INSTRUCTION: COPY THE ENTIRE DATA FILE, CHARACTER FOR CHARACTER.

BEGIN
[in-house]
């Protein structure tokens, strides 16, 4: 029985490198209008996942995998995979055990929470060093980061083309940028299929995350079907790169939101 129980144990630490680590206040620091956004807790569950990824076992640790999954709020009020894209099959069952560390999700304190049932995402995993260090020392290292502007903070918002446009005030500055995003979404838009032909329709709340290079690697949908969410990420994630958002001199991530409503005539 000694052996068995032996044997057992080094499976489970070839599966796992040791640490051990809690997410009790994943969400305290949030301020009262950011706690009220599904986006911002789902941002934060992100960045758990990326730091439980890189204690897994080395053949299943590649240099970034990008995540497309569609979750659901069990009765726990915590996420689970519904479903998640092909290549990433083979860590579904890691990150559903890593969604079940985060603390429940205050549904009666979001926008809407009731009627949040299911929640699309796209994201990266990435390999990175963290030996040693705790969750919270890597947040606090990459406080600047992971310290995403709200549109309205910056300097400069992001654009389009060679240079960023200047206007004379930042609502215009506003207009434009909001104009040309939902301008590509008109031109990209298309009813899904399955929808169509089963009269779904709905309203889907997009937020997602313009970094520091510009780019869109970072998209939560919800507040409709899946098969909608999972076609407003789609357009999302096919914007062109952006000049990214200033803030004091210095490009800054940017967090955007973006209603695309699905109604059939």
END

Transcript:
[in-house]
């Protein structure tokens, strides 16, 4: 029985490198209008996942995998995979055990929470060093980061083309940028299929995350079907790169939101 129980144990630490680590206040620091956004807790569950990824076992640790999954709020009020894209099959069952560390999700304190049932995402995993260090020392290292502007903070918002446009005030500055995003979404838009032909329709709340290079690697949908969410990420994630958002001199991530409503005539 000694052996068995032996044997057992080094499976489970070839599966796992040791640490051990809690997410009790994943969400305290949030301020009262950011706690009220599904986006911002789902941002934060992100960045758990990326730091439980890189204690897994080395053949299943590649240099970034990008995540497309569609979750659901069990009765726990915590996420689970519904479903998640092909290549990433083979860590579904890691990150559903890593969604079940985060603390429940205050549904009666979001926008809407009731009627949040299911929640699309796209994201990266990435390999990175963290030996040693705790969750919270890597947040606090990459406080600047992971310290995403709200549109309205910056300097400069992001654009389009060679240079960023200047206007004379930042609502215009506003207009434009909001104009040309939902301008590509008109031109990209298309009813899904399955929808169509089963009269779904709905309203889907997009937020997602313009970094520091510009780019869109970072998209939560919800507040409709899946098969909608999972076609407003789609357009999302096919914007062109952006000049990214200033803030004091210095490009800054940017967090955007973006209603695309699905109604059939």